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INTERVIEW:by Towers, Frank
The Urban South and the Coming of the Civil War
Publisher: University of Virginia Press
Retail Price: $45.00, hardcover
Issue: Fall 2005
Frank Towers is Associate Professor of History at the University of Calgary, Alberta, Canada.
Interview with Frank Towers
Interview by Frank Winter Hardie
Civil War Book Review (CWBR): What initially drew you to study the social aspects of the South?
Frank Towers (FT): I had always been interested in the roads-not-taken in history and aspects of the modern past that seemed not to fit with the modern world as I knew it in the time and place of my youth--Providence, Rhode Island during the 1970s. It wasn't a straight line from that inspiration to the history of Southern cities. I read a lot about what to me seemed to be a different anti-modern anomaly, the Ottoman Empire, which controlled the Middle East, North Africa, and southeastern Europe. In some ways the Old South fit the same set of questions that drew me to the Ottomans. I took in a lot of the romanticism of the Lost Cause that depicts the South as a region fighting off the industrializing world that characterizes our own time. In graduate school at the University of California at Irvine I concentrated on pre-Civil War Southern history (I chickened out of learning the four or five languages necessary to study Ottoman history) and realized that there was a vast literature on the question of whether or not the South was anti-modern, what role slavery played in that problem, and how unified the white South was in support of slavery and the social system that went with it. Writing a dissertation about Baltimore in the 1850s seemed like a good test case for what happened to Americans living in a place that mixed all the elements of the emerging industrial order with slavery and the political culture of the Old South.
CWBR: Much of what we know about secession and the South is based on research of power structures associated with rural, agrarian regions. How can examination of urban areas within the prewar South enhance our understanding of the region as a whole regarding slavery and the Civil War?
FT: Looking at Southern cities is important for at least two reasons. First, they were there and they were becoming more important every year. Despite our image of the Old South as a rural monolith, in 1860 one in 12 Southerners lived in a city. Just under one million people lived in the 25 largest slave-state cities on the eve of the Civil War. Southern cities grew faster than the South's rural population between 1840 and 1860, and by 1860 slave-state cities housed factories, banks, and marketplaces that commercial sectors of the rural economy could not live without. All of this seems a little surprising if we get locked into a way of looking at the sectional conflict as a clash between diametrically opposed societies.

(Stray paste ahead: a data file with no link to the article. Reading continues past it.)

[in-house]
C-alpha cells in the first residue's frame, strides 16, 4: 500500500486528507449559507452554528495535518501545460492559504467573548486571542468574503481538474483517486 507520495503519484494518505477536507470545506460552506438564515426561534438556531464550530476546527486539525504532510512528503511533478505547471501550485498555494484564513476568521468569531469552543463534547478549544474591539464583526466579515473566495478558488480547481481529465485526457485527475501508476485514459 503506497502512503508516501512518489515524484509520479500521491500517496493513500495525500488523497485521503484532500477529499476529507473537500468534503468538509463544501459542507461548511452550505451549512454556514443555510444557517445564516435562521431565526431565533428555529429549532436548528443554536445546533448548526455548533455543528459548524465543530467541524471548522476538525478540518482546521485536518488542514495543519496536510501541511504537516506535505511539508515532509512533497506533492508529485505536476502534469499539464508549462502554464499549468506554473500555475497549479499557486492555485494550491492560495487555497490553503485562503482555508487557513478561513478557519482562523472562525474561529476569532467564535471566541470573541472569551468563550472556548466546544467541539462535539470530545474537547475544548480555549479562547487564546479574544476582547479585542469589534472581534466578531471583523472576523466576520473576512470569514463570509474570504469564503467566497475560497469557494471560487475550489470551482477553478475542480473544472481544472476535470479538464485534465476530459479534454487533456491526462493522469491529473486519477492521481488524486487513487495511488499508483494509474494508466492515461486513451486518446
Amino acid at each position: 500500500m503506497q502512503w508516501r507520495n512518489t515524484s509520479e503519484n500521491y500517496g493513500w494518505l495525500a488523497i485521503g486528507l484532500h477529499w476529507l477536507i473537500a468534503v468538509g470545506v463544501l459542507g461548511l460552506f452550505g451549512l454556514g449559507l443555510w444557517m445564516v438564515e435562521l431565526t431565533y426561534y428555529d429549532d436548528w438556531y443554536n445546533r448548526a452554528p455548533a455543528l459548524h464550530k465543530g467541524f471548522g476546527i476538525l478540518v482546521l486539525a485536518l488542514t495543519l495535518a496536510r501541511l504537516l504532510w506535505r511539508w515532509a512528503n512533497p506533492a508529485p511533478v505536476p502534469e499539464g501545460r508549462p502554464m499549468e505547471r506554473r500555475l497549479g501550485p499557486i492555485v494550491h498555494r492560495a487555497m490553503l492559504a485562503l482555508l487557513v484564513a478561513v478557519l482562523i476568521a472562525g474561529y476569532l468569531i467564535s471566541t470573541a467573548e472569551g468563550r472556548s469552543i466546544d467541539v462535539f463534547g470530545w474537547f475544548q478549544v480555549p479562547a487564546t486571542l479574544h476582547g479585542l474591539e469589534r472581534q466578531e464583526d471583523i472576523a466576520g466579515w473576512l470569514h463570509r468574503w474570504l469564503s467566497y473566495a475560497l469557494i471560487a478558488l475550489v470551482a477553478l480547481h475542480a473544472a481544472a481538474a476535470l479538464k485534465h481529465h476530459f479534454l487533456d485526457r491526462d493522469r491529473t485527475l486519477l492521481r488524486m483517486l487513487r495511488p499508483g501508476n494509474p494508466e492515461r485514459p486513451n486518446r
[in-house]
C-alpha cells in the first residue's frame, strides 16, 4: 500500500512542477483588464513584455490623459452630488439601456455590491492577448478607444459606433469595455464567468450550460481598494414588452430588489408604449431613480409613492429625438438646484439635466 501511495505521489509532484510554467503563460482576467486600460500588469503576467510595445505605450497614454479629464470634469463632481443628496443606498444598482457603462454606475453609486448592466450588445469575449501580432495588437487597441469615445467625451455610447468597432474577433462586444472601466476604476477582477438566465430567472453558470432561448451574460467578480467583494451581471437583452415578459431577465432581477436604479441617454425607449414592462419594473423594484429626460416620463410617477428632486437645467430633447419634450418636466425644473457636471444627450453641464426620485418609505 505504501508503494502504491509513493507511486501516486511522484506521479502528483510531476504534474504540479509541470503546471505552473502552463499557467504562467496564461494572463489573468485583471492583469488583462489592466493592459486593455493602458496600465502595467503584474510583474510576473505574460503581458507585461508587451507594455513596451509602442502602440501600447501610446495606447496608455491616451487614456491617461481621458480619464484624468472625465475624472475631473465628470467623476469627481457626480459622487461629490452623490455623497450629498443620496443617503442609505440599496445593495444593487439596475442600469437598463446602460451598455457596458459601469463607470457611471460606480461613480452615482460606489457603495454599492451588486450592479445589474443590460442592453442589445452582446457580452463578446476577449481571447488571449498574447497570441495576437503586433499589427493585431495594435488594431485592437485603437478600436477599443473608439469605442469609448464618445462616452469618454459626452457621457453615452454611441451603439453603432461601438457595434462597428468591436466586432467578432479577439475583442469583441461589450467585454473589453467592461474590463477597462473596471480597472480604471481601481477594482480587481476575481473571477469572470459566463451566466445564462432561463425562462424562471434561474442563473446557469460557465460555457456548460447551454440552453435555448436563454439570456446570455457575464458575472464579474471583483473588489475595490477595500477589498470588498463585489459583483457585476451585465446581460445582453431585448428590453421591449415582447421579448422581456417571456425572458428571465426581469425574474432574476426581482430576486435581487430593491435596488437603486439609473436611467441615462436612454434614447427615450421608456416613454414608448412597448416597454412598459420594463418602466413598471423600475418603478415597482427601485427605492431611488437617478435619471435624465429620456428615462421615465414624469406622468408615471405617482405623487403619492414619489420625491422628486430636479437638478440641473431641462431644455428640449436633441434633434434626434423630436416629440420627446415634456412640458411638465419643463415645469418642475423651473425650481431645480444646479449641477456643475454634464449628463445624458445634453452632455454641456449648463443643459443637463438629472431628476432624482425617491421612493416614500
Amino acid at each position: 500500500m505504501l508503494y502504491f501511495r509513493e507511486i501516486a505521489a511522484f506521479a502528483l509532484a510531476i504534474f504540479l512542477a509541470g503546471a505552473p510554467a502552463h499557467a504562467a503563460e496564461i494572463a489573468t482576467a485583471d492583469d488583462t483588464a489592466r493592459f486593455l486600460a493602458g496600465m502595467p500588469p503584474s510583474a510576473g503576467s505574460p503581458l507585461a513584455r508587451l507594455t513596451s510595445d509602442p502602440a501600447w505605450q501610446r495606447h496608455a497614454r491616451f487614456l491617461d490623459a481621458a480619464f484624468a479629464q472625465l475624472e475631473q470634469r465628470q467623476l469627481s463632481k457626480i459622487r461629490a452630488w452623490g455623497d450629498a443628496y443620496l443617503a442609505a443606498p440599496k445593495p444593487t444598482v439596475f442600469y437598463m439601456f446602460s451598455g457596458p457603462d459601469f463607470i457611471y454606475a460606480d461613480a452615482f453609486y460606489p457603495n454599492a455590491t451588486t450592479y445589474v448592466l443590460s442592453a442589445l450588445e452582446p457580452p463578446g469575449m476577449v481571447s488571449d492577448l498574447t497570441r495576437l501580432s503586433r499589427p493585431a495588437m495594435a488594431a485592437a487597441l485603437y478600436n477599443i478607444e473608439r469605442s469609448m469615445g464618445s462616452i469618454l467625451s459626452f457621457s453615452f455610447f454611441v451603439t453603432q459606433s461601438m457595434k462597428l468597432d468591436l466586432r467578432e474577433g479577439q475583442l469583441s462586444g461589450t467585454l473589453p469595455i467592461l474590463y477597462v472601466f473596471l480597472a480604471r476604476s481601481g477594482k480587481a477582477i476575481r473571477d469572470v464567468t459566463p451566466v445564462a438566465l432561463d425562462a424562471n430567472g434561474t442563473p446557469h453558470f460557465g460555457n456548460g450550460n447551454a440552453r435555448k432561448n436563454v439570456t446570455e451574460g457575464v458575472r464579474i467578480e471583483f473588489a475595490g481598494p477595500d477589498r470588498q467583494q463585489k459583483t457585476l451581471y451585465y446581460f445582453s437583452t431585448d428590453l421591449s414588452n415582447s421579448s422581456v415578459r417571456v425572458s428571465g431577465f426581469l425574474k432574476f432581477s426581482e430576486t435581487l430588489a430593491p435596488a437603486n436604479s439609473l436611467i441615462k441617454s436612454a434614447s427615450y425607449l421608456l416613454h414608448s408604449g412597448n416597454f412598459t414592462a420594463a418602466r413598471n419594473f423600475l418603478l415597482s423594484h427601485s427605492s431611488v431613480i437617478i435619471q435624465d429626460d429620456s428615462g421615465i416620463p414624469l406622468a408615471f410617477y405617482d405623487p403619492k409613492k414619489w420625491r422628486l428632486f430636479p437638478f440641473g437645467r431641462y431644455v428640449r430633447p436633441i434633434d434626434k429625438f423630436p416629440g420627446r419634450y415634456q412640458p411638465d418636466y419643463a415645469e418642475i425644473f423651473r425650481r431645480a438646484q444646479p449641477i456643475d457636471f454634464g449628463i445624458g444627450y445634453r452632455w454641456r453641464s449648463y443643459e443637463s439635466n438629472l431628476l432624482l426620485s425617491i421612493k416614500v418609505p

Southern cities also merit attention because they expose the complex relationship between free labor and slavery, and they open a window onto the South's adaptation to the modern industrial world. Recent scholarship on the urban South shows that cities and slavery could go together under the right conditions. Slavery was on the way out in some cities, Baltimore being the best example, but it was actually growing in others, like Richmond, where cigar and iron makers used slaves in their factories. Furthermore, free laborers in the cities sometimes fought against slavery, but at other times they sought to make the institution stronger as a means for protecting their own privileges. That finding challenges the belief that slavery and modernity were at odds with each other.
CWBR: How did the Southern style of free labor politics relate to the politics of slavery?
FT: We should make a distinction between the political behavior of the South's free wage workers and the southern variant of free-labor ideology. As an ideology, free labor is usually associated with the North and the Republican Party. Proponents of free labor ideology argued that all wealth ultimately derived from human labor and that therefore labor had a moral right to be fairly compensated for its effort. This idea had many adherents in the 1800s. Economists such as Adam Smith, David Ricardo, and Karl Marx called it the labor theory of value. Abraham Lincoln expressed it in Biblical terms as God's injunction that in the sweat of thy brow shalt thou eat bread. In the late 1850s Lincoln and the Republicans fit this idea into a broad ranging critique of the slave power as a threat to the liberty and living standards of ordinary Americans.